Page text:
Examples of 143
Examples of 143
Where does 143 come from?
143 is based on the number of letters in each word of the phrase: I (1), love (4), you (3).
The shorthand, as the story goes, dates back to the early 1900s from Minot’s Ledge lighthouse off the coast of Cohasset, Massachusetts. The story begins in 1895, when the lighthouse changed its flash pattern after a recommendation that all lighthouses have numerical flash sequences. The order, one quick flash, four flashes, then three flashes, was apparently chosen at random.
In 1915, a new assistant lighthouse keeper, Winfield Scott Thompson, came to the Minot’s Ledge lighthouse. His family lived on a neighboring island and could see the flash of the lighthouse at night. According to legend, Mary Thompson, Winfield’s wife told their children that it was the I Love You flash, their father’s way of telling them how much he loved them from across the water. Each flash corresponded to the number of letters in each word of the phrase: I love you. This tale proved popular, so much so that the Minot’s Ledge lighthouse is nicknamed the I Love You lighthouse.
Whether from the lighthouse or formed independently later in the century, the 143 code endured. Pagers were popular in the late 1980s and early 1990s. The devices had limited space for messages and not all supported text. As a workaround, people used codes like 411 for information or 911 to symbolize emergency. They also used 143 for I love you. 143 was also used in the early days of internet chatrooms and text-messaging.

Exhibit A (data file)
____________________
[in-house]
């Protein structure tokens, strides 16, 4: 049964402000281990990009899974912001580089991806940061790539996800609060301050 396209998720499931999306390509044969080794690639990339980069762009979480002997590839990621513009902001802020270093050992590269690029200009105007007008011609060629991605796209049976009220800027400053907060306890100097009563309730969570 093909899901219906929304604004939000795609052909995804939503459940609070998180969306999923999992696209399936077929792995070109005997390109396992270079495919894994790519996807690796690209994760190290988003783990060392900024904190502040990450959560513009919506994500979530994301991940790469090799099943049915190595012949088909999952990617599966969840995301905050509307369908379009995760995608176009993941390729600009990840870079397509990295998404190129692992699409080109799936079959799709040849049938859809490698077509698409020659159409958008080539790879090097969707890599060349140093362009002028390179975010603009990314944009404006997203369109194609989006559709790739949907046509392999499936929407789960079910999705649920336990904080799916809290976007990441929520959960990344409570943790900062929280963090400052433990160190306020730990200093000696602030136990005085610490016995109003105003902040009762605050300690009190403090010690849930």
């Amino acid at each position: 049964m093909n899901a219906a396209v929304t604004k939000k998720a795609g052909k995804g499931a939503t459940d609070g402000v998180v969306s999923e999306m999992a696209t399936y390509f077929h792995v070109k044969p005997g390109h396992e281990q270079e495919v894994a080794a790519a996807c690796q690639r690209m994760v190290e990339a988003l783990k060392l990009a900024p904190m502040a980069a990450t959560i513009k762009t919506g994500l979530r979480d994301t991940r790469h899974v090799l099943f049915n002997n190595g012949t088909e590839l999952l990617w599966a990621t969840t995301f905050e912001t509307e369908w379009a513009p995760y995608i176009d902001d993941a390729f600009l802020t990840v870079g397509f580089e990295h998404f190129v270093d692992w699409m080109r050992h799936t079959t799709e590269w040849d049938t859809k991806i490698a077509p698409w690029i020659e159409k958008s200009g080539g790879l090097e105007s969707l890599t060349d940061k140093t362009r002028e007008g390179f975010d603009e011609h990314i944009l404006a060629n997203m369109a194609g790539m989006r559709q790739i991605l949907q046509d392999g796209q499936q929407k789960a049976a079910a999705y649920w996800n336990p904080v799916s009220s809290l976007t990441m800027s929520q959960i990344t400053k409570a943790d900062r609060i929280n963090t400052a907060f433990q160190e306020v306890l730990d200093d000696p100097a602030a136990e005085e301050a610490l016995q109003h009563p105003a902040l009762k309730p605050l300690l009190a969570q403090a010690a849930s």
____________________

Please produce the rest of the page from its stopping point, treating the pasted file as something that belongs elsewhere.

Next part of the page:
And, for those of you that don’t remember pagers …
Beloved children’s TV host Fred Rogers, of Mister Rogers’ Neighborhood, was famously fond of the number 143, to the point his wife said he kept his weight at 143. He once notably explained the code to his deliveryman on his show.
Who uses 143?
Thanks to developments in digital technology, 143 has largely dropped out of popular slang use, though some texters or internet users may drop a 143 for nostalgic or old-school charm.
Remember when 143 meant “I love you” and not “the age I felt just now when I told my 24-year-old coworker about pager message codes and she looked at me blankly”?
— The Volatile Mermaid (@OhNoSheTwitnt) March 19, 2018
Still, it sees some life in hip-hop, soul, and R&B music. In 2000, R&B artist Musiq Soulchild released a song called “143” in which he sings to his would-be love: “There aren’t many more ways in words that I can say / so I’ll just say numerically / from my heart to you—143.”
In 2010, hip-hop artist Bobby Brackins recorded a song called “143” with a sexier take on the numbers: “143 I’ll make you yell it when we sexin’.”
143 sees some popularity in India, featured in pop music there as well as 2011 film called 143 – I Love You.